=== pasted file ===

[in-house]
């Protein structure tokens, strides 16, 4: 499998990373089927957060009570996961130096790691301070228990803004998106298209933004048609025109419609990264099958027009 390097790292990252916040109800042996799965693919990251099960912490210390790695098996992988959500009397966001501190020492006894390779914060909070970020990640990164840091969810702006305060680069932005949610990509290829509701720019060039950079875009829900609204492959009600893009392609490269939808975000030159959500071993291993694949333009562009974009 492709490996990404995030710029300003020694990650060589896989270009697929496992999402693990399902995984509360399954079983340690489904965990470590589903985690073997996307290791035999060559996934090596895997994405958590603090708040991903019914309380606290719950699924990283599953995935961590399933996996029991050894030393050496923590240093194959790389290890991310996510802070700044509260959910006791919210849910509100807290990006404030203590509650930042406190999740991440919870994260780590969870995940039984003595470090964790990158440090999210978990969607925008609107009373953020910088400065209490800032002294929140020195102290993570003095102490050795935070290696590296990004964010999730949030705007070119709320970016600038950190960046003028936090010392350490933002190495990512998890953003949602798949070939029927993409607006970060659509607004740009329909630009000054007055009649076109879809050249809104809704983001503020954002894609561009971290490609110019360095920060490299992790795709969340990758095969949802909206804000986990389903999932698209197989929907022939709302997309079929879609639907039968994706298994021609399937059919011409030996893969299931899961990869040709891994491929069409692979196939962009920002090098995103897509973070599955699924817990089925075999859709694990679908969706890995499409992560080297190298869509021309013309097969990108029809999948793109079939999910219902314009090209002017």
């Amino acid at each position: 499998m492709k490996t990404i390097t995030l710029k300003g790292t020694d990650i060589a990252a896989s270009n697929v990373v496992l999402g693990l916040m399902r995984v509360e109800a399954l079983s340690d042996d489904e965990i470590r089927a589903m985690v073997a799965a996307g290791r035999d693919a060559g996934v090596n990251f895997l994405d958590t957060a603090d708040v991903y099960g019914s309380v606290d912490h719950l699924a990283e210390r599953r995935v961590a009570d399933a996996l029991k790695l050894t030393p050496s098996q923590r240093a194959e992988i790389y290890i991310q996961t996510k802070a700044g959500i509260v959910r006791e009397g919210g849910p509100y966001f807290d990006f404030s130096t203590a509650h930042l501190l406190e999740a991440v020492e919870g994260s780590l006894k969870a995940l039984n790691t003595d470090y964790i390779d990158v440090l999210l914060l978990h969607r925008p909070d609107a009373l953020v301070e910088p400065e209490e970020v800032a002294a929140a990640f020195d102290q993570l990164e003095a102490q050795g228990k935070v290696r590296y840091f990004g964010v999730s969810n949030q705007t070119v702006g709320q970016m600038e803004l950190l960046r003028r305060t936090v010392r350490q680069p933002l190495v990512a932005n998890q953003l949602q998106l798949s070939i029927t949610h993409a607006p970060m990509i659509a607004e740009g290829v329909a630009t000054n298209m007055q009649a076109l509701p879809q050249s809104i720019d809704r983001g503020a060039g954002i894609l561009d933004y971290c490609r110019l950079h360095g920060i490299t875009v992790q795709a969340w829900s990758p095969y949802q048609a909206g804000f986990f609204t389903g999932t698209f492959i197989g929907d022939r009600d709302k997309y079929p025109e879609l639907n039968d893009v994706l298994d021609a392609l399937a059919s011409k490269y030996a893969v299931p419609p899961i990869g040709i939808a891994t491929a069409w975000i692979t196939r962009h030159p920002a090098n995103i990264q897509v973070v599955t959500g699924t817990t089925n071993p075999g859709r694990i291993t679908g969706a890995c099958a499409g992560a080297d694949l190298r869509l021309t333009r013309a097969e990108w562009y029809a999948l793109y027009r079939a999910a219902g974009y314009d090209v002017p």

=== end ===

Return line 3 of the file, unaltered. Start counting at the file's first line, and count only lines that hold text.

């Amino acid at each position: 499998m492709k490996t990404i390097t995030l710029k300003g790292t020694d990650i060589a990252a896989s270009n697929v990373v496992l999402g693990l916040m399902r995984v509360e109800a399954l079983s340690d042996d489904e965990i470590r089927a589903m985690v073997a799965a996307g290791r035999d693919a060559g996934v090596n990251f895997l994405d958590t957060a603090d708040v991903y099960g019914s309380v606290d912490h719950l699924a990283e210390r599953r995935v961590a009570d399933a996996l029991k790695l050894t030393p050496s098996q923590r240093a194959e992988i790389y290890i991310q996961t996510k802070a700044g959500i509260v959910r006791e009397g919210g849910p509100y966001f807290d990006f404030s130096t203590a509650h930042l501190l406190e999740a991440v020492e919870g994260s780590l006894k969870a995940l039984n790691t003595d470090y964790i390779d990158v440090l999210l914060l978990h969607r925008p909070d609107a009373l953020v301070e910088p400065e209490e970020v800032a002294a929140a990640f020195d102290q993570l990164e003095a102490q050795g228990k935070v290696r590296y840091f990004g964010v999730s969810n949030q705007t070119v702006g709320q970016m600038e803004l950190l960046r003028r305060t936090v010392r350490q680069p933002l190495v990512a932005n998890q953003l949602q998106l798949s070939i029927t949610h993409a607006p970060m990509i659509a607004e740009g290829v329909a630009t000054n298209m007055q009649a076109l509701p879809q050249s809104i720019d809704r983001g503020a060039g954002i894609l561009d933004y971290c490609r110019l950079h360095g920060i490299t875009v992790q795709a969340w829900s990758p095969y949802q048609a909206g804000f986990f609204t389903g999932t698209f492959i197989g929907d022939r009600d709302k997309y079929p025109e879609l639907n039968d893009v994706l298994d021609a392609l399937a059919s011409k490269y030996a893969v299931p419609p899961i990869g040709i939808a891994t491929a069409w975000i692979t196939r962009h030159p920002a090098n995103i990264q897509v973070v599955t959500g699924t817990t089925n071993p075999g859709r694990i291993t679908g969706a890995c099958a499409g992560a080297d694949l190298r869509l021309t333009r013309a097969e990108w562009y029809a999948l793109y027009r079939a999910a219902g974009y314009d090209v002017p």